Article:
Coronavirus payday: Frontrunners emerge in race for vaccine 0

Dozens of companies, from biotech start-ups to Big Pharma, are racing to develop a safe and effective coronavirus vaccine, both to meet urgent medical need and for the potential payday.

Positive results from final stage trials of several vaccine candidates have raised hopes that there is light at the end of the tunnel in the quest to curb a pandemic that has already killed nearly 1.4 million people worldwide:

How many in the pipeline?

The World Health Organization (WHO) has identified 48 “candidate vaccines” at the stage of clinical trials in humans by mid-November, up from 11 in mid-June.

Eleven of them are at the most advanced “Phase 3” stage, in which a vaccine’s effectiveness is tested on a large scale, generally on tens of thousands of people across several continents.

A European project led by the University of Oxford and AstraZeneca on Monday said an interim analysis of its phase 3 trials showed their vaccine had an average 70 percent efficacy in trials involved 23,000 people.

The statement said the drug showed a 62 percent efficacy when people were given two full doses, but this rose to 90 percent in those given only a half dose initially followed by a full dose.

It said the vaccine could be stored, transported and handled “at normal refrigerated conditions” for at least six months and announced plans to develop up to three billion doses in 2021, if it passes the remaining regulatory hurdles.

The announcement comes after a US-German collaboration between Pfizer and BioNTech reported early in November that phase 3 trials for its mRNA vaccine showed 90 percent efficacy in preventing Covid-19 symptoms and did not produce adverse side effects among thousands of volunteers.

It has since announced further trial results showing the vaccine works 95 percent of the time.

“Efficacy was consistent across age, gender, race and ethnicity demographics,” the company said.

Pfizer is currently seeking Emergency Use Authorization from the US Food and Drug Administration (FDA) and expects to roll out 1.3 billion doses by the end of next year.

Also this month, US biotech firm Moderna said its vaccine also showed almost 95 percent efficacy.

Moderna plans to submit applications for emergency approval in the US and around the world within weeks, and says it expects to have approximately 20 million doses ready to ship in the US by the end of the year.

The company is on track to manufacture between 500 million to a billion doses globally in 2021, it said.

In addition, several state-run Chinese labs are also thought to have produced among the more promising candidate vaccines.

Russia, meanwhile, has already registered two Covid-19 vaccines, even before clinical trials were completed.

What kind of vaccines? –

Some methods for making a vaccine are tried-and-tested, while others remain experimental.

Inactivated traditional vaccines use a virus germ that has been killed, while others use a weakened or “attenuated” strain.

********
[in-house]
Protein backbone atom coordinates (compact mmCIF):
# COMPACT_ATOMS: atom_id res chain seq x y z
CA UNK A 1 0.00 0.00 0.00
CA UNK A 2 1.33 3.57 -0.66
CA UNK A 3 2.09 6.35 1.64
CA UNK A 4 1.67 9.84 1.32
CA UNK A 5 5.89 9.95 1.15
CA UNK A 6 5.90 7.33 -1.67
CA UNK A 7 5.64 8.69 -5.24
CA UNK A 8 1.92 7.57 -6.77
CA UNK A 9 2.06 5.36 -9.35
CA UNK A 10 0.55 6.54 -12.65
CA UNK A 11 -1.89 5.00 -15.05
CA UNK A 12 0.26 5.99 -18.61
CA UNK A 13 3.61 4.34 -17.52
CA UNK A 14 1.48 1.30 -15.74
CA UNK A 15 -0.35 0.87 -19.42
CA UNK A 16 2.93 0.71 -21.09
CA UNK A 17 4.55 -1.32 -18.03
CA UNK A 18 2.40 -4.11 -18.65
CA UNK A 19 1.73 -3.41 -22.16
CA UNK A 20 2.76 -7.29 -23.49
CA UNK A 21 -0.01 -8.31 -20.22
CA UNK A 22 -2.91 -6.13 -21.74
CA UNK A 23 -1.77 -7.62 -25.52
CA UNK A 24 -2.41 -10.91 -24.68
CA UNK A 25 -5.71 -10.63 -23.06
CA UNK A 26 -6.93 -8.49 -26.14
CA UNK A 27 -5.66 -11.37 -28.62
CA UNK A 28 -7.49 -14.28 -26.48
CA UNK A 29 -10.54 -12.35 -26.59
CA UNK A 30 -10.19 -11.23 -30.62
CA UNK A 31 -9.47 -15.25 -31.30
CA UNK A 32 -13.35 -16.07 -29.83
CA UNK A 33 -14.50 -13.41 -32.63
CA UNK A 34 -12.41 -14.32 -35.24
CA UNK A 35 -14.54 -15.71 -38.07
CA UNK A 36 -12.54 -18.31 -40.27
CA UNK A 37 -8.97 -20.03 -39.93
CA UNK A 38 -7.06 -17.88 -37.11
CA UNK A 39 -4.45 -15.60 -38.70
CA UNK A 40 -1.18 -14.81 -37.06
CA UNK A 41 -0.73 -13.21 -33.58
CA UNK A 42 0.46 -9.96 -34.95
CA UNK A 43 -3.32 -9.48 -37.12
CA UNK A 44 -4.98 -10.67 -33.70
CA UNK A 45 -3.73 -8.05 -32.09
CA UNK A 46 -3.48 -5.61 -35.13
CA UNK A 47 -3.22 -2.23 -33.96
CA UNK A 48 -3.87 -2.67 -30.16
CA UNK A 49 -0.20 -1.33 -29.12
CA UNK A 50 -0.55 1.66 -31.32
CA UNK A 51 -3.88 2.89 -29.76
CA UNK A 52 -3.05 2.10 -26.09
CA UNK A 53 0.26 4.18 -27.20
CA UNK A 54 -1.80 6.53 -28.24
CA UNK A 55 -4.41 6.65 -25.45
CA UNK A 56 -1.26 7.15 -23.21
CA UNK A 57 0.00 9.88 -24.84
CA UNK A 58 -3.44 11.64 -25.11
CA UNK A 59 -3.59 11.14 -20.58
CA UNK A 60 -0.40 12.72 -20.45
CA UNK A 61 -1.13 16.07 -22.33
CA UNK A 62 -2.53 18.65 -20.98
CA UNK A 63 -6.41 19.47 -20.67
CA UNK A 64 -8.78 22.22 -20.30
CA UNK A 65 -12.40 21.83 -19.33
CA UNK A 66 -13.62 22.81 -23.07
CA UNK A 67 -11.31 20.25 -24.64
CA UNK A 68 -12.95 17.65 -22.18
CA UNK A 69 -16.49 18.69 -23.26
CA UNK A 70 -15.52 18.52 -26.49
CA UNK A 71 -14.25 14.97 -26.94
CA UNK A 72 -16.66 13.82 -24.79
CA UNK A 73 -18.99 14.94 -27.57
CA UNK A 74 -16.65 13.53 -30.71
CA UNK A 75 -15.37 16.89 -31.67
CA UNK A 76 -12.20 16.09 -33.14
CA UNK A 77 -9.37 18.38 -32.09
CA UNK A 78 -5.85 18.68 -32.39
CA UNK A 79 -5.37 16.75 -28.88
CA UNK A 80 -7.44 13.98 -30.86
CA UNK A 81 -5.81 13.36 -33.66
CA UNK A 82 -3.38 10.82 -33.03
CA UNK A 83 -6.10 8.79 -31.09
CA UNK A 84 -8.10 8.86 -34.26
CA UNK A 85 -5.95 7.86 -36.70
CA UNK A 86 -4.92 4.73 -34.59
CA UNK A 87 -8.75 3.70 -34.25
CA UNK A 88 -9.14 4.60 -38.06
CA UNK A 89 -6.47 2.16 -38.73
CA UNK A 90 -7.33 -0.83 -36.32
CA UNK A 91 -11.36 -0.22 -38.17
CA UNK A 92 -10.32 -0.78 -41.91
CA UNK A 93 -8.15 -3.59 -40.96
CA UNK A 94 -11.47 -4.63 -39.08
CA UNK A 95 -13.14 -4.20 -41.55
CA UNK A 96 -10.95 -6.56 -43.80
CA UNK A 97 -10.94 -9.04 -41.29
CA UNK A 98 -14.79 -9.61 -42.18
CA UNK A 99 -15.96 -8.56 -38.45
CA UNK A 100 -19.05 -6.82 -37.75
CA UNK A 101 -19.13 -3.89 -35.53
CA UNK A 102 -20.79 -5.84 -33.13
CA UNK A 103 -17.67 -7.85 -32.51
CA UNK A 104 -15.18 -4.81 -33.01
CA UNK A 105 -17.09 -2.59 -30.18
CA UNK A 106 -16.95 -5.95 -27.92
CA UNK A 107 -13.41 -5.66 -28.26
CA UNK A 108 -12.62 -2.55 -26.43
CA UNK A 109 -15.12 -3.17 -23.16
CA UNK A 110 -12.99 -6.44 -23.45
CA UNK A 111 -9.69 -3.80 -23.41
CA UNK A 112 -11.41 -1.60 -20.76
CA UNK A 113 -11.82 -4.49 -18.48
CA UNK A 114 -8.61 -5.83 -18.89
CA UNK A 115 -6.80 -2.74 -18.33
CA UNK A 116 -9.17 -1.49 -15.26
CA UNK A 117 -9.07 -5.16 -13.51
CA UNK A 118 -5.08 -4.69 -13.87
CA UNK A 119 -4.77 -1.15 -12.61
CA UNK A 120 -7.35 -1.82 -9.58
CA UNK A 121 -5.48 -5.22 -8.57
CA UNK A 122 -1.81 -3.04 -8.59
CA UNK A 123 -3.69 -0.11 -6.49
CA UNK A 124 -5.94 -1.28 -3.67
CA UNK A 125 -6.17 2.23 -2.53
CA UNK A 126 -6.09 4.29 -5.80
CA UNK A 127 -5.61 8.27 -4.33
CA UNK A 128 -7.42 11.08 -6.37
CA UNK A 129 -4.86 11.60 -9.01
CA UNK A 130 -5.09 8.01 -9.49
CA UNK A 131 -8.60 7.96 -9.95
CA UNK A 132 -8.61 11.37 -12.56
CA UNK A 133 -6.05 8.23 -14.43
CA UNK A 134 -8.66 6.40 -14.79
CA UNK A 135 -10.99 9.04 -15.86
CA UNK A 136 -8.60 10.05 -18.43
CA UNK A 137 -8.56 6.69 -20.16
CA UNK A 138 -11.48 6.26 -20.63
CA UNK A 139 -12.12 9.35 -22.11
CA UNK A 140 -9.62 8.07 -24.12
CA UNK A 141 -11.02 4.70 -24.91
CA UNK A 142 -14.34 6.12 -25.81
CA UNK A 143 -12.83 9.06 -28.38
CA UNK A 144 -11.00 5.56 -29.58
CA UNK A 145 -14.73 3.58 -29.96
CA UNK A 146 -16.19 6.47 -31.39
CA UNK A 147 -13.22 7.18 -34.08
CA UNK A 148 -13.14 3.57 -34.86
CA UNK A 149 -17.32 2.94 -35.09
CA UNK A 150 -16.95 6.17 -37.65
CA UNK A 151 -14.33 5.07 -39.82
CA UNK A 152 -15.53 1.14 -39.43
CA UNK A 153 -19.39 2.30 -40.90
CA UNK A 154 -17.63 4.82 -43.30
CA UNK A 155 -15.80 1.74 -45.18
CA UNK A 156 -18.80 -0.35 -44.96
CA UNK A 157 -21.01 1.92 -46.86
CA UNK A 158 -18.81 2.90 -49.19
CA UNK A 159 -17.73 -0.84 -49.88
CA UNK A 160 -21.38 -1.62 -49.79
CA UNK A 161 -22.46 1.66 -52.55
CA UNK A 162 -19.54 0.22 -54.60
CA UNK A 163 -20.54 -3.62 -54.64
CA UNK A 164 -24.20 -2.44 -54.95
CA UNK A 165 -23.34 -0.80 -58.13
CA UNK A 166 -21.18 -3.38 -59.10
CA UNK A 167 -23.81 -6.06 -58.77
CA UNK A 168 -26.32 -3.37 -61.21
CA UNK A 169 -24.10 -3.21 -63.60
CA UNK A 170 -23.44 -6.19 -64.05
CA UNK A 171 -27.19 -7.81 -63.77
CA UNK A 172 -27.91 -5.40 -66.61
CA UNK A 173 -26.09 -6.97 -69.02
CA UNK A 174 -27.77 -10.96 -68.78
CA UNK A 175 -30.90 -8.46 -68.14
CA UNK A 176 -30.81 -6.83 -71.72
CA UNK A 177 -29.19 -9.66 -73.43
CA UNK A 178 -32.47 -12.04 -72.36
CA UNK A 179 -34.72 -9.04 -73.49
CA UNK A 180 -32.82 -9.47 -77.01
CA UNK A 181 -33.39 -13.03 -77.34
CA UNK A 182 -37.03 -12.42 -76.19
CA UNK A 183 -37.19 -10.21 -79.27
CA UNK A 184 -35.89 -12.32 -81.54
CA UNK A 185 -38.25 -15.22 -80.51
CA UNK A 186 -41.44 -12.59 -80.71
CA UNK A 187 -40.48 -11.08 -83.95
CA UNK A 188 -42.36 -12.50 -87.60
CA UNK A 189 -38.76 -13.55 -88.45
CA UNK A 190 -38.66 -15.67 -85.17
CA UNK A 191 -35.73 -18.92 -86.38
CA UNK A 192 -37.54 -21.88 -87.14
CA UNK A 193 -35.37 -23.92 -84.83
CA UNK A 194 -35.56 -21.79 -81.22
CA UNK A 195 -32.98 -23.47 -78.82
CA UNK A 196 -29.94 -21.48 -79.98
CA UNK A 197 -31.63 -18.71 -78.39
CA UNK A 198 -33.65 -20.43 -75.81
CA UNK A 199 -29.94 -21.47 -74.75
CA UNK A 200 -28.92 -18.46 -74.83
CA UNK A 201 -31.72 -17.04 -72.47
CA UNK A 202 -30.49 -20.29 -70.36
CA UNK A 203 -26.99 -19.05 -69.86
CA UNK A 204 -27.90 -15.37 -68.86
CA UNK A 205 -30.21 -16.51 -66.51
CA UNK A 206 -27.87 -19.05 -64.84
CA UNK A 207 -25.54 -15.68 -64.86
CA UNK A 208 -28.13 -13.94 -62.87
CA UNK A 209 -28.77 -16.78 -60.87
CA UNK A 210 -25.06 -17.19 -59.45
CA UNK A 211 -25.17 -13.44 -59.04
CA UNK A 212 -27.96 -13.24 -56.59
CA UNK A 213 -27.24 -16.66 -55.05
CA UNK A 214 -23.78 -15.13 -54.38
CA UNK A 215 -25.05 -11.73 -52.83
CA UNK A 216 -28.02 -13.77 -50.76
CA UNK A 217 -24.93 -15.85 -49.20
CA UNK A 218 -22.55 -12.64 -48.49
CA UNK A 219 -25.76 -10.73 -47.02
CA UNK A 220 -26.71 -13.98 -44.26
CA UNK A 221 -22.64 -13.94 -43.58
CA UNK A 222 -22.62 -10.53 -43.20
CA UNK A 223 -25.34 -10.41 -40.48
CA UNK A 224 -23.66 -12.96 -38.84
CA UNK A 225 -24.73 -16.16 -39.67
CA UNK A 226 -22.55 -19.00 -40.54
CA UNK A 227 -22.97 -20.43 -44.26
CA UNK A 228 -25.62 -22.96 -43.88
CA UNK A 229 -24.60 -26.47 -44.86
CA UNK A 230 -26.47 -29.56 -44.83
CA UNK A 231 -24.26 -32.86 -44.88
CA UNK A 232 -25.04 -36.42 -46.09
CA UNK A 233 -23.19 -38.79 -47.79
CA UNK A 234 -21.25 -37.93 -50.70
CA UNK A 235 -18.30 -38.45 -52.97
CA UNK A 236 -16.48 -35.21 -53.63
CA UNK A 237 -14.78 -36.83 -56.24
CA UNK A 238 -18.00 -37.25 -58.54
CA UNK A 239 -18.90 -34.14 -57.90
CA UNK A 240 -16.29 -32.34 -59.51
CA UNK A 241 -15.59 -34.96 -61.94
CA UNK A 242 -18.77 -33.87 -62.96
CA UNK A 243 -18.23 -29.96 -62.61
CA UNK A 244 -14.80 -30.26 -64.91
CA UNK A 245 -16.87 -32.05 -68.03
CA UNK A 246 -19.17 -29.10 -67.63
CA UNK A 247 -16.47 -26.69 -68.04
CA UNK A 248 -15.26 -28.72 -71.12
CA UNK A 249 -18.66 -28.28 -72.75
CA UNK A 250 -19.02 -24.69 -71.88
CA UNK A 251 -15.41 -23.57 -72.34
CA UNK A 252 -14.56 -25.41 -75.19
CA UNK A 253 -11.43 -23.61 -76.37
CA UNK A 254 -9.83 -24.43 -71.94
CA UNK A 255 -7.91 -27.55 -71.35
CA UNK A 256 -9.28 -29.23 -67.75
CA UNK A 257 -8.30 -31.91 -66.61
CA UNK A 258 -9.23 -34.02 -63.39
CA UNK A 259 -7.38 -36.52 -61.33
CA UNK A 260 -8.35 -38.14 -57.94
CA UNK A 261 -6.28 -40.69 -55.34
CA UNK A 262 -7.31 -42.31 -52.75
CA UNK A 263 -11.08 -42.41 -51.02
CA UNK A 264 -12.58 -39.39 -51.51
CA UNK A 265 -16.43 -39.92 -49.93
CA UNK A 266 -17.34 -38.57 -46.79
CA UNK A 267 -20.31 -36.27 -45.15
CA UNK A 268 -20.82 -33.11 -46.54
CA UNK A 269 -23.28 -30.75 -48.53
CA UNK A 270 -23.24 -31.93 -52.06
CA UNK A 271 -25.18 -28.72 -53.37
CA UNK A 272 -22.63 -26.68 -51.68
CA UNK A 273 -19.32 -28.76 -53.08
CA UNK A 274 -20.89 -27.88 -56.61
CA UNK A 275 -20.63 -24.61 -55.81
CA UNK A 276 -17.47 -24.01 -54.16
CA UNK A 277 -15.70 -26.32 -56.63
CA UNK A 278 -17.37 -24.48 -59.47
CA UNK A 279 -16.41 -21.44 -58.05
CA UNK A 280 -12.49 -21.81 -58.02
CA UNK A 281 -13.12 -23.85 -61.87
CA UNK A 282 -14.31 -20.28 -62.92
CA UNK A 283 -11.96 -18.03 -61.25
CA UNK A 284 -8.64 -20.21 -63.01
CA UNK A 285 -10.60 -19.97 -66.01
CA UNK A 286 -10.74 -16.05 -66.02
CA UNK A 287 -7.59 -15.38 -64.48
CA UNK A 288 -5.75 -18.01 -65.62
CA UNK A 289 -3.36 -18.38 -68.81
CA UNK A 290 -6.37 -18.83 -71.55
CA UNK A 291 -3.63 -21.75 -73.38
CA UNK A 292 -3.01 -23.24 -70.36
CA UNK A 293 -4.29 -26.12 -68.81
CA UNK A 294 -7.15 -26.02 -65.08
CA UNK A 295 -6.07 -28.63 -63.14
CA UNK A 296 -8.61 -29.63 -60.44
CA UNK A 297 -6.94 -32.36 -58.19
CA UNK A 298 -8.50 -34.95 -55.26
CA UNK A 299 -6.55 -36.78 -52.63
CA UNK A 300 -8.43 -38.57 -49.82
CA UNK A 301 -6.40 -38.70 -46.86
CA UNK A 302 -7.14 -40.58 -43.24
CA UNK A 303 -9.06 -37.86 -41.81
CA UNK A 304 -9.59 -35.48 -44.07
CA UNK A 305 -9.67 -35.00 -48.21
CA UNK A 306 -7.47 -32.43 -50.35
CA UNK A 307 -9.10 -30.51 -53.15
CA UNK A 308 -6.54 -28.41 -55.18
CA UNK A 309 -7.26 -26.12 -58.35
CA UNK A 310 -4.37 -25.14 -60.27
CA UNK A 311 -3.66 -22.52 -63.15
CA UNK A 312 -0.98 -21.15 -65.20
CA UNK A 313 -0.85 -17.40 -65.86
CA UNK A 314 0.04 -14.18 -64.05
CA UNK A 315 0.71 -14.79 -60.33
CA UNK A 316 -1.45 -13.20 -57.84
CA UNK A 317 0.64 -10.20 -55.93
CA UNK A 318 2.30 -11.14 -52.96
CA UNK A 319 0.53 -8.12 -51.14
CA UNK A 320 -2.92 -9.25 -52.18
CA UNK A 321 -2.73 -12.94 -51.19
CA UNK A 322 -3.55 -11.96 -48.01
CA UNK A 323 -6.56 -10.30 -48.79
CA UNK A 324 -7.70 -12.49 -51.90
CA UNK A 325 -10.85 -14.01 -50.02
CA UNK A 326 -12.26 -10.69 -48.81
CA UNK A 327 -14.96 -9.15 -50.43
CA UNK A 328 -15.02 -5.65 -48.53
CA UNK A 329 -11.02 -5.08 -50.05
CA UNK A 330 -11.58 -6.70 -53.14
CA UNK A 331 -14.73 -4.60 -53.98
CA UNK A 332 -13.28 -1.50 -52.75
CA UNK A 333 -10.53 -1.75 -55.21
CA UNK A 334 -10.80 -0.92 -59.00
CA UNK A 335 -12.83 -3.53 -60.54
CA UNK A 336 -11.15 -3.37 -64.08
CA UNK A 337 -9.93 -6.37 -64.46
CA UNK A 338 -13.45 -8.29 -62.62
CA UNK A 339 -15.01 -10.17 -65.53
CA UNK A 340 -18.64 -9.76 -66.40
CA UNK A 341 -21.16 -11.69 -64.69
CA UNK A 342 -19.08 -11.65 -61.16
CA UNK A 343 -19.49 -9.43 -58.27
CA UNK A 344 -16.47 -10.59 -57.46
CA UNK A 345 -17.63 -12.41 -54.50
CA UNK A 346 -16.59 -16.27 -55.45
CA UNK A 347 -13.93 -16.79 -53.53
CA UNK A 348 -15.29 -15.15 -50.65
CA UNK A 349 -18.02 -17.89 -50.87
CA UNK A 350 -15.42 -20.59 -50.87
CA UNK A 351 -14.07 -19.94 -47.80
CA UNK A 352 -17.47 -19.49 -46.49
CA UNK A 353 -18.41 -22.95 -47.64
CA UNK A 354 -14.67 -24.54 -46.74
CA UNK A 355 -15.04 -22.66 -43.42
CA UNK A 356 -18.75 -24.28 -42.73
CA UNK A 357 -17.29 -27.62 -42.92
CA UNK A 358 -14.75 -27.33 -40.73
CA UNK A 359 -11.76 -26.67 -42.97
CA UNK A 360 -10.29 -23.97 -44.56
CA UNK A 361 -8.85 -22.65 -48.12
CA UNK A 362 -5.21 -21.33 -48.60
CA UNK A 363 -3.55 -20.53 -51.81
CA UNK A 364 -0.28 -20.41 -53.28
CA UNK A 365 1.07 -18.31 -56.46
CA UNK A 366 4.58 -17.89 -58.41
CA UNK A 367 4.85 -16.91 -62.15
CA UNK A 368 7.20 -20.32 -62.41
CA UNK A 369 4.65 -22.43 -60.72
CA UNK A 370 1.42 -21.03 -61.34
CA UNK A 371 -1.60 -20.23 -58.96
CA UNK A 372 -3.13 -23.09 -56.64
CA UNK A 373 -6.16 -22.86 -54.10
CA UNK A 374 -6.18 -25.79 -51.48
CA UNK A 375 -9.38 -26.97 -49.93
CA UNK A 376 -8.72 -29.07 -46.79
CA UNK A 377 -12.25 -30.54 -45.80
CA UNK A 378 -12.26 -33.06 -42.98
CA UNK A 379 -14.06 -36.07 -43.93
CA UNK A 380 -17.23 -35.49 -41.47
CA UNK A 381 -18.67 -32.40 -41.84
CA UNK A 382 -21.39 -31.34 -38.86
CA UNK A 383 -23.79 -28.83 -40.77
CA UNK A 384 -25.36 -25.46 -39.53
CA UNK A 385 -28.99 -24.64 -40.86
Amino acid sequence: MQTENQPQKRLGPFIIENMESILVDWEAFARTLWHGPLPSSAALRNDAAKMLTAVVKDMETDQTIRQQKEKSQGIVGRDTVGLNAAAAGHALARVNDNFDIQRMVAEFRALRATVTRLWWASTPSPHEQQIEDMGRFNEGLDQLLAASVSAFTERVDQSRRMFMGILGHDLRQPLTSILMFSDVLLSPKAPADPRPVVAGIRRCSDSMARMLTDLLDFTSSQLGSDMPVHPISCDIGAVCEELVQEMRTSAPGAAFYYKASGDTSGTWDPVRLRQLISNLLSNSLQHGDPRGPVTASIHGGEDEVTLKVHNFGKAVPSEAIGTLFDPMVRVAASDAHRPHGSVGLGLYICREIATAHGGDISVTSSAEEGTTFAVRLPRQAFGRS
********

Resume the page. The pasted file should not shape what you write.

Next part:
These vaccines work when the body treats the deactivated pathogen as if it were a real threat, producing antibodies to kill it without endangering the patient with full infection.

So-called “sub-unit” vaccines contain a fragment of the virus or bacteria they are derived from to produce a similar immune response.

“Viral vector” varieties deliver fragments of viral DNA into cells, often hitching a lift off of other virus molecules.

For example, a measles virus modified with a coronavirus protein — the apparatus SARS-CoV-2 uses to latch on to human cells — can by deployed to provide immunity to Covid-19.

Both Pfizer’s and Moderna’s vaccines are based on cutting-edge technology that uses synthetic versions of molecules called messenger RNA to hack into human cells, and effectively turn them into vaccine-making factories.

Safety first –

Trials of two candidate vaccines — made by Johnson & Johnson and Eli Lilly — were “paused” recently over safety concerns.

But that is not necessarily bad news, said Stephen Evans, a professor of pharmacoepidemiology at the London School of Hygiene and Tropical Medicine.

“The fact that trials are paused should indicate that there should be confidence that the whole process of monitoring the safety of trial participants is working well,” he said.

Recent cases in which recovered Covid patients were infected a second time with a new strain also raise the question of how long vaccines might last.

In October, the US FDA said it would need to see two months of follow-up data after vaccination before giving emergency authorisation for any vaccine use.

“What is different for Covid-19 vaccines is that speed of development and potential approval is much faster due to the public health emergency,” noted the European Medicines Agency (EMA).

But even that pressing need cannot overcome the rules.

“Before approval, all vaccines in the European Union are evaluated against the same high standards as any other medicine,” the EMA said in a statement.

Source:  AFP